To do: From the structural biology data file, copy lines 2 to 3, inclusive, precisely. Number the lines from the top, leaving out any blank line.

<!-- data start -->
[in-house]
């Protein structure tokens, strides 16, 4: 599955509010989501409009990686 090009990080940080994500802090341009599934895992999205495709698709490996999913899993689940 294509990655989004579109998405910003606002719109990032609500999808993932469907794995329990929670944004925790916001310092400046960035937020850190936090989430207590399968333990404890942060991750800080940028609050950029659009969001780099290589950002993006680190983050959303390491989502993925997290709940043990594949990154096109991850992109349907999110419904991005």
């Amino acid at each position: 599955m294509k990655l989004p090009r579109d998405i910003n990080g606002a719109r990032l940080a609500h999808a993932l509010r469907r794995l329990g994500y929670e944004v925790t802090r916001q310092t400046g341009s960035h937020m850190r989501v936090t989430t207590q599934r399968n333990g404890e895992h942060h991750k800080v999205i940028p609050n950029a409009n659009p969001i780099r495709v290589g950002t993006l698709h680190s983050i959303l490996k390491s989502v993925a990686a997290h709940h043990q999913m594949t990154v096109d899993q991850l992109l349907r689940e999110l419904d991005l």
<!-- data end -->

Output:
């Protein structure tokens, strides 16, 4: 599955509010989501409009990686 090009990080940080994500802090341009599934895992999205495709698709490996999913899993689940 294509990655989004579109998405910003606002719109990032609500999808993932469907794995329990929670944004925790916001310092400046960035937020850190936090989430207590399968333990404890942060991750800080940028609050950029659009969001780099290589950002993006680190983050959303390491989502993925997290709940043990594949990154096109991850992109349907999110419904991005």
């Amino acid at each position: 599955m294509k990655l989004p090009r579109d998405i910003n990080g606002a719109r990032l940080a609500h999808a993932l509010r469907r794995l329990g994500y929670e944004v925790t802090r916001q310092t400046g341009s960035h937020m850190r989501v936090t989430t207590q599934r399968n333990g404890e895992h942060h991750k800080v999205i940028p609050n950029a409009n659009p969001i780099r495709v290589g950002t993006l698709h680190s983050i959303l490996k390491s989502v993925a990686a997290h709940h043990q999913m594949t990154v096109d899993q991850l992109l349907r689940e999110l419904d991005l």